The solution here is twofold: know what your ending is, and know what’s getting in your character’s way. If you know what’s stopping your character from getting what they want, you can work backwards to come up with bigger and bigger obstacles to make their goal harder to achieve.

This is what happens in life—quite often the biggest obstacles we face come right before a big, positive change in our lives—so if you don’t do this, readers will be left unsatisfied.

Not knowing what your ending is

If you don’t know what your ending is, how can you know if your characters are going in the right direction? Not knowing what your climax and/or end scene is can mean that if it comes out of nowhere and surprises you, it may well surprise your reader, too. You’ll have to do a shit tonne of editing that could’ve been prevented if you’d had at least a vague idea of where you were going in the first place.

The solution to this one is to work out your ending before you start, or, if you’ve already started, start thinking about your ending now. What does your main character really want? How can you force them to face their worst nightmares to achieve it? Those are the questions that will lead to the most satisfying ending for your reader.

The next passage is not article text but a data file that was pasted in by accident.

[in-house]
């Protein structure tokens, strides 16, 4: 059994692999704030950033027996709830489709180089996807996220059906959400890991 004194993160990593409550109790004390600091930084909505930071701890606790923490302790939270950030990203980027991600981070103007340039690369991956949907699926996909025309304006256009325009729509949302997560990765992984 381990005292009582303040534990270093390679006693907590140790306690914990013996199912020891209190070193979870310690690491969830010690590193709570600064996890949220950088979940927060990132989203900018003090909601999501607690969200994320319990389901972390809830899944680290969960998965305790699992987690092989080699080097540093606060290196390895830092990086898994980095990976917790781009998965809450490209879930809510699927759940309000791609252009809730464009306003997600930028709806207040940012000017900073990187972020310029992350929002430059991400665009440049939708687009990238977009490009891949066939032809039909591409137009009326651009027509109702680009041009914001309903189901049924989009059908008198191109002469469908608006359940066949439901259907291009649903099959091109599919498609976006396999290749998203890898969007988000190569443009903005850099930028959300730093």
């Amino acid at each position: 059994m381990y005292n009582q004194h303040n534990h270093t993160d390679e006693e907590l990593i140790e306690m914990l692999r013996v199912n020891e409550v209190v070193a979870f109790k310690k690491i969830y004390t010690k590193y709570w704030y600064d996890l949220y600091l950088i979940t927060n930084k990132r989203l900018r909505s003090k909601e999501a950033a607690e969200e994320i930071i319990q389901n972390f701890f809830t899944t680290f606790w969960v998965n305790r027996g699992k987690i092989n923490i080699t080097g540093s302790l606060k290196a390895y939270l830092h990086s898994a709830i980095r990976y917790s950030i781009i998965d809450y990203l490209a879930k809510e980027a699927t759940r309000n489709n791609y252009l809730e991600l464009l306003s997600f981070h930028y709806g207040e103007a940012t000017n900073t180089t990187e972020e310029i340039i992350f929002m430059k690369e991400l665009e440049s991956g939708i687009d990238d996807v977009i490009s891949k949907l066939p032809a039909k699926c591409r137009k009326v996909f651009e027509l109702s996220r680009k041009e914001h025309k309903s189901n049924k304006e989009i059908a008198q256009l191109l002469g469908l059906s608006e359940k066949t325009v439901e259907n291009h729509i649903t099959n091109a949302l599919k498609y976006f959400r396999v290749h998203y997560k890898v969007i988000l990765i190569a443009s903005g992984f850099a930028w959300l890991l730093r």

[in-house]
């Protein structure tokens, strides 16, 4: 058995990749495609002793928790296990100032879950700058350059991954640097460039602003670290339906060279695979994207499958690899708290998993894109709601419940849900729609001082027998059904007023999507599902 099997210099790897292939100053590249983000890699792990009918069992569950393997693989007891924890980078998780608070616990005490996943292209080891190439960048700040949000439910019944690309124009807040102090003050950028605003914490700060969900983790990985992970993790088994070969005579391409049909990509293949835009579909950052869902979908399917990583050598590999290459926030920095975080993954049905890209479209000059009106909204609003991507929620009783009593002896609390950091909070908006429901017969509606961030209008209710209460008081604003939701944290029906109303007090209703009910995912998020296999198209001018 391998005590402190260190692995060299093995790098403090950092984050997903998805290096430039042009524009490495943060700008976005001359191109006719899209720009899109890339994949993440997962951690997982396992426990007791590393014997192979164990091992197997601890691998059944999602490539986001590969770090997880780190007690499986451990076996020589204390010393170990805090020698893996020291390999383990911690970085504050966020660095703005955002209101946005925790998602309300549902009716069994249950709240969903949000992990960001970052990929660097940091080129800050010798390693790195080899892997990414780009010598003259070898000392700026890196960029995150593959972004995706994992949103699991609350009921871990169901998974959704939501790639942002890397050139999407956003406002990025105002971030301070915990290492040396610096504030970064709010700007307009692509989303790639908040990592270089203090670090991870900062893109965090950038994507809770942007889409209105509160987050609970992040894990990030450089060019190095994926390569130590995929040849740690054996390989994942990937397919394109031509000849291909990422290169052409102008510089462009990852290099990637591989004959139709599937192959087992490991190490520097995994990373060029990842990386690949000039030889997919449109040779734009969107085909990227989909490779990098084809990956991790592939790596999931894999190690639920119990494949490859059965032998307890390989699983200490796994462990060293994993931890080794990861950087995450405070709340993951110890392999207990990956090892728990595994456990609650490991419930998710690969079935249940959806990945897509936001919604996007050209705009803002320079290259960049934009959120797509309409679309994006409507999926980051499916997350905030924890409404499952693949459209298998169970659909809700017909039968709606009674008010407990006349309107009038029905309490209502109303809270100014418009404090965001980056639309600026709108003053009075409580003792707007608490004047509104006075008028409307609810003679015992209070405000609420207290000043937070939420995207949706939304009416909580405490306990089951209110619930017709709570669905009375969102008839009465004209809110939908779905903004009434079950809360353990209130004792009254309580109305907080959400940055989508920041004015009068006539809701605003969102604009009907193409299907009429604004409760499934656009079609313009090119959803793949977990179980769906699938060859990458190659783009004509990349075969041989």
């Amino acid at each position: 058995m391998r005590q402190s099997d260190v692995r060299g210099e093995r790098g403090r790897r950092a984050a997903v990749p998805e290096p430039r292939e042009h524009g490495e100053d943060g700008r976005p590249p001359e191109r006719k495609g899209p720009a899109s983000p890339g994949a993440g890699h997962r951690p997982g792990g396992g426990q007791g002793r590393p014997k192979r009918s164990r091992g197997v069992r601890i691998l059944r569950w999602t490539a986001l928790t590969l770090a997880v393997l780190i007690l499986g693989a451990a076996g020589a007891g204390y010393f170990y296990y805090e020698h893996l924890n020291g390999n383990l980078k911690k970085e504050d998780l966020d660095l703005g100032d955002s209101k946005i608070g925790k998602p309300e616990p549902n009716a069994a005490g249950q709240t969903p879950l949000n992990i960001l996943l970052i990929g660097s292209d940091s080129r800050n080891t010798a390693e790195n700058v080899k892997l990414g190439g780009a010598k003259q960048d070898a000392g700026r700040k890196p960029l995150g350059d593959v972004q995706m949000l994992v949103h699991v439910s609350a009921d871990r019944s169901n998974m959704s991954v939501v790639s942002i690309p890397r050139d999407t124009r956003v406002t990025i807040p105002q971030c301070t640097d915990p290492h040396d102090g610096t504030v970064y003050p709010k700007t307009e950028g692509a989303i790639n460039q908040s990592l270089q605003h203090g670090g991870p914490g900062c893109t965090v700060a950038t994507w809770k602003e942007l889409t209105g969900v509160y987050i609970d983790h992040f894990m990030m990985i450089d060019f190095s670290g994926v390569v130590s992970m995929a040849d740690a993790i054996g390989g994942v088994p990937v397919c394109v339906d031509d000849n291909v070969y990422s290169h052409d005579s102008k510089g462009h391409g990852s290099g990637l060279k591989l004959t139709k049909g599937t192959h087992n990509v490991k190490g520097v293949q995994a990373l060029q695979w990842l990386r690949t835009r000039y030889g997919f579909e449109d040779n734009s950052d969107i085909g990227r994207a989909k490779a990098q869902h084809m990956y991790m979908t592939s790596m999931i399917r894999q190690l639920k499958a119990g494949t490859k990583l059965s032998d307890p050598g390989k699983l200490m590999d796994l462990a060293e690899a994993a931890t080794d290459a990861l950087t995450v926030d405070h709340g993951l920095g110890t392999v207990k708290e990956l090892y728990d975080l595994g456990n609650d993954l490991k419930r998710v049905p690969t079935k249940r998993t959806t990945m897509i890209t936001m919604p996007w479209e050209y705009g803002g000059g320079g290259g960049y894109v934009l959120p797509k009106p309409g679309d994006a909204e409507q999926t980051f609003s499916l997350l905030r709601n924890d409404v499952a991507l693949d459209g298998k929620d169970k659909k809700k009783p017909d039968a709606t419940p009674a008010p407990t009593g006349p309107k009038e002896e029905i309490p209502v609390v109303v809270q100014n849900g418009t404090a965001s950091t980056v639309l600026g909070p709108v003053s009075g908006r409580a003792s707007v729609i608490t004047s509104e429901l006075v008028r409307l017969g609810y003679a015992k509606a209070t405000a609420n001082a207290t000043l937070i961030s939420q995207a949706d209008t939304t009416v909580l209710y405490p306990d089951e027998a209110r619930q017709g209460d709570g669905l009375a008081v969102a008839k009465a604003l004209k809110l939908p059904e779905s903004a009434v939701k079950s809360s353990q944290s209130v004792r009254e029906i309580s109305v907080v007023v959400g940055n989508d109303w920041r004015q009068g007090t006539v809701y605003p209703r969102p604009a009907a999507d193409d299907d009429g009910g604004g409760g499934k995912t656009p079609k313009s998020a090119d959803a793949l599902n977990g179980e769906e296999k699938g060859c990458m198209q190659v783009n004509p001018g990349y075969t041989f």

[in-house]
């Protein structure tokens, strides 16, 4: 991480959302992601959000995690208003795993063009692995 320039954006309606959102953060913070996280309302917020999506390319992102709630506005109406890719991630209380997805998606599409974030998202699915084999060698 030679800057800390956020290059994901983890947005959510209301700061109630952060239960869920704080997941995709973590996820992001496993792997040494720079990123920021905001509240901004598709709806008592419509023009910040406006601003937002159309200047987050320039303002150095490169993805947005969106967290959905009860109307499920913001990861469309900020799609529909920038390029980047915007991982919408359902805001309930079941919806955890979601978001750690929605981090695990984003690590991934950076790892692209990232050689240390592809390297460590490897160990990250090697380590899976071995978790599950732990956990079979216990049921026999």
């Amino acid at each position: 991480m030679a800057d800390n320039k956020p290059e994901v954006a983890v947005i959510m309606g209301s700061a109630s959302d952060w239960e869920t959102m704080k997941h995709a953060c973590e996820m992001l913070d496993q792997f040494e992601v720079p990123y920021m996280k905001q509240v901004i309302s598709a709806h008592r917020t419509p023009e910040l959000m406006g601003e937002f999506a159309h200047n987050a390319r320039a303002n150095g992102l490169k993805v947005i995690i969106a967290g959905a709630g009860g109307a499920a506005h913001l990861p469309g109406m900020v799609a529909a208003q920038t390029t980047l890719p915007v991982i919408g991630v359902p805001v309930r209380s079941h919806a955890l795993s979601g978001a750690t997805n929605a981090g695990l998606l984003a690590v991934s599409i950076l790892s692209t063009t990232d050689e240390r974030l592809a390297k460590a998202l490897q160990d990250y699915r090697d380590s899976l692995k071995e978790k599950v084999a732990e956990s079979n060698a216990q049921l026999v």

Not understanding characters’ motivations

Three-dimensional characters are at the heart of every great story and imperative to every writing career. They’re what readers get attached to and what they remember.

But if you don’t know them, how can you know that their actions—and reactions—are realistic and believable? How will your readers understand where your characters are coming from and why they do the things they do?

Every character you create should feel human to you. If they feel human to you, they’ll feel human to the reader. Even your villains opponents will be more three-dimensional because you’ll understand why they want to see the world burn.

You’re also less likely to use limiting language like calling your opponent a ‘villain’, too, because you’ll know that, just because they do bad things, that doesn’t make them—or mean that they think they are—a bad person. They might well be bad by typical moral grounds, but as a writer, you’re not here to judge. You’re here to tell their story.

Underestimating the link between characters and plot